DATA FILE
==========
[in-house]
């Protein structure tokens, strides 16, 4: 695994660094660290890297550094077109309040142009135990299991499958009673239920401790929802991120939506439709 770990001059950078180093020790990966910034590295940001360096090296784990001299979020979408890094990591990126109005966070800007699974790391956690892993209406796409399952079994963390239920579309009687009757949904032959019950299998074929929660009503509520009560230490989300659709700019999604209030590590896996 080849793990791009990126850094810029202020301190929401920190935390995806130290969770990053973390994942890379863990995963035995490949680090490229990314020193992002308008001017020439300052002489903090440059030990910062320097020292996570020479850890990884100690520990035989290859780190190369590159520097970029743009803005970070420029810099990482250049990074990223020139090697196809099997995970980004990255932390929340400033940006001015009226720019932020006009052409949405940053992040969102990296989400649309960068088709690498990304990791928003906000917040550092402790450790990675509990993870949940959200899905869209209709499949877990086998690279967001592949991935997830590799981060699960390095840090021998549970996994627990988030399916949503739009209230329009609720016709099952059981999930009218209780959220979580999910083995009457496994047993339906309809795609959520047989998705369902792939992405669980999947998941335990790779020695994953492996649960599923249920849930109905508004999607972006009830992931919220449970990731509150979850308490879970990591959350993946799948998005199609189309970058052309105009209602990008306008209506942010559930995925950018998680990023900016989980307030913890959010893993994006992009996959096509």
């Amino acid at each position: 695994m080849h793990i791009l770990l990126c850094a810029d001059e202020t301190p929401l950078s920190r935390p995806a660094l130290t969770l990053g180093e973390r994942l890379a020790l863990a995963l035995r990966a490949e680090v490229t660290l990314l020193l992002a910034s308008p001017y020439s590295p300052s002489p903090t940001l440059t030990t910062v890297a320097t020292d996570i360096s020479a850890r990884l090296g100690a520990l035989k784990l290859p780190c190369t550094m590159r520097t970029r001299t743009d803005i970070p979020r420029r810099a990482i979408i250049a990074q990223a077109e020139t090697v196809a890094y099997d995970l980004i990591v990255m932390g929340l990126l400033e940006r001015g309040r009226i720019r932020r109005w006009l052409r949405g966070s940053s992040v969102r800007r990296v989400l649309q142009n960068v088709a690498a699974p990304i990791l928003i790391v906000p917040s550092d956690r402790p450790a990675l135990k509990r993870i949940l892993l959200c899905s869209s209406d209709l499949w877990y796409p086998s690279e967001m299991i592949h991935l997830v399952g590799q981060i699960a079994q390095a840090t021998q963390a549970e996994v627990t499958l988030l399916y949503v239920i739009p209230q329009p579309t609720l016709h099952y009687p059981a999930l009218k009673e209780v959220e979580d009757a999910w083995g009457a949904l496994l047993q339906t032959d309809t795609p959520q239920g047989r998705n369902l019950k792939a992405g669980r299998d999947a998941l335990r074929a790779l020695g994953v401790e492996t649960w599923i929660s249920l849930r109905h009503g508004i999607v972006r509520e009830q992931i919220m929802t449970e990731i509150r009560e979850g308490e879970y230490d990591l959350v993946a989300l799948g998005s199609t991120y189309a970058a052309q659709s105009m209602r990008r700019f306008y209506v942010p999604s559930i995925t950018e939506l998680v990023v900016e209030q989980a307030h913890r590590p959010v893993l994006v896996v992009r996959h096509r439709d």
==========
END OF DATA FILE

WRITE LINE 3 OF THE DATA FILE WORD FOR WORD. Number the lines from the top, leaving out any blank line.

């Amino acid at each position: 695994m080849h793990i791009l770990l990126c850094a810029d001059e202020t301190p929401l950078s920190r935390p995806a660094l130290t969770l990053g180093e973390r994942l890379a020790l863990a995963l035995r990966a490949e680090v490229t660290l990314l020193l992002a910034s308008p001017y020439s590295p300052s002489p903090t940001l440059t030990t910062v890297a320097t020292d996570i360096s020479a850890r990884l090296g100690a520990l035989k784990l290859p780190c190369t550094m590159r520097t970029r001299t743009d803005i970070p979020r420029r810099a990482i979408i250049a990074q990223a077109e020139t090697v196809a890094y099997d995970l980004i990591v990255m932390g929340l990126l400033e940006r001015g309040r009226i720019r932020r109005w006009l052409r949405g966070s940053s992040v969102r800007r990296v989400l649309q142009n960068v088709a690498a699974p990304i990791l928003i790391v906000p917040s550092d956690r402790p450790a990675l135990k509990r993870i949940l892993l959200c899905s869209s209406d209709l499949w877990y796409p086998s690279e967001m299991i592949h991935l997830v399952g590799q981060i699960a079994q390095a840090t021998q963390a549970e996994v627990t499958l988030l399916y949503v239920i739009p209230q329009p579309t609720l016709h099952y009687p059981a999930l009218k009673e209780v959220e979580d009757a999910w083995g009457a949904l496994l047993q339906t032959d309809t795609p959520q239920g047989r998705n369902l019950k792939a992405g669980r299998d999947a998941l335990r074929a790779l020695g994953v401790e492996t649960w599923i929660s249920l849930r109905h009503g508004i999607v972006r509520e009830q992931i919220m929802t449970e990731i509150r009560e979850g308490e879970y230490d990591l959350v993946a989300l799948g998005s199609t991120y189309a970058a052309q659709s105009m209602r990008r700019f306008y209506v942010p999604s559930i995925t950018e939506l998680v990023v900016e209030q989980a307030h913890r590590p959010v893993l994006v896996v992009r996959h096509r439709d």